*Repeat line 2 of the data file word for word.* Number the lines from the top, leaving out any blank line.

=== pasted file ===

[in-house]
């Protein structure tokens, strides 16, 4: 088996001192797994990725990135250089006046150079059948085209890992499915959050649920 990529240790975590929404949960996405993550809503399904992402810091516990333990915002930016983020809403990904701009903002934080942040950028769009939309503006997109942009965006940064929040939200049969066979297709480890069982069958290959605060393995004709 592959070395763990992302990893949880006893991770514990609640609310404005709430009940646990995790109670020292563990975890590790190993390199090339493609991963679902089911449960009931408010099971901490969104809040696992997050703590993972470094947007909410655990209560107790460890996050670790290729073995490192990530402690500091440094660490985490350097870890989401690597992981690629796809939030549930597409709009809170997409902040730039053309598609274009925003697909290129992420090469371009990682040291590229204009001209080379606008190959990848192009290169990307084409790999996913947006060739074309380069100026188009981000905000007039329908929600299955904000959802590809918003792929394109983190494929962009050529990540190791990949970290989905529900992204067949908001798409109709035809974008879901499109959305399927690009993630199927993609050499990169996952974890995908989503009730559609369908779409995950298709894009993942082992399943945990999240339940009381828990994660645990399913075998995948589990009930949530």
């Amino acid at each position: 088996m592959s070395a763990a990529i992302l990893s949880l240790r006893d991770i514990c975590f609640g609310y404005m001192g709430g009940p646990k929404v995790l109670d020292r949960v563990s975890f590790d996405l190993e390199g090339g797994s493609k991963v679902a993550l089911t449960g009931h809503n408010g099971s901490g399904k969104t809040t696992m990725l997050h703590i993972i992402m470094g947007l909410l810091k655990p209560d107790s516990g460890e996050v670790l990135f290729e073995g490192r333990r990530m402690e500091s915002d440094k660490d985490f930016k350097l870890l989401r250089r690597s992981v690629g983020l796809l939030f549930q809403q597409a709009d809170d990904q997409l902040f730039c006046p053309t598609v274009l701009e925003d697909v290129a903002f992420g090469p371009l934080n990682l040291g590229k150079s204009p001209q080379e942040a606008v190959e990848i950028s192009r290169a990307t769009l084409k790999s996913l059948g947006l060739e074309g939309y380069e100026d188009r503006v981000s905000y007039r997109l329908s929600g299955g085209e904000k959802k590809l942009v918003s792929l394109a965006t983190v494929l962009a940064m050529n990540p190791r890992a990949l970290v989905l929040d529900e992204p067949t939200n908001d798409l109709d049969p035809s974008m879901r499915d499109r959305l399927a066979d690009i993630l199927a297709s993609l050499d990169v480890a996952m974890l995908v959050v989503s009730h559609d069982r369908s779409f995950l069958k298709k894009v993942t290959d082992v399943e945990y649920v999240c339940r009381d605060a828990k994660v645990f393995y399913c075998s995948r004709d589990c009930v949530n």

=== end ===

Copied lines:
């Protein structure tokens, strides 16, 4: 088996001192797994990725990135250089006046150079059948085209890992499915959050649920 990529240790975590929404949960996405993550809503399904992402810091516990333990915002930016983020809403990904701009903002934080942040950028769009939309503006997109942009965006940064929040939200049969066979297709480890069982069958290959605060393995004709 592959070395763990992302990893949880006893991770514990609640609310404005709430009940646990995790109670020292563990975890590790190993390199090339493609991963679902089911449960009931408010099971901490969104809040696992997050703590993972470094947007909410655990209560107790460890996050670790290729073995490192990530402690500091440094660490985490350097870890989401690597992981690629796809939030549930597409709009809170997409902040730039053309598609274009925003697909290129992420090469371009990682040291590229204009001209080379606008190959990848192009290169990307084409790999996913947006060739074309380069100026188009981000905000007039329908929600299955904000959802590809918003792929394109983190494929962009050529990540190791990949970290989905529900992204067949908001798409109709035809974008879901499109959305399927690009993630199927993609050499990169996952974890995908989503009730559609369908779409995950298709894009993942082992399943945990999240339940009381828990994660645990399913075998995948589990009930949530």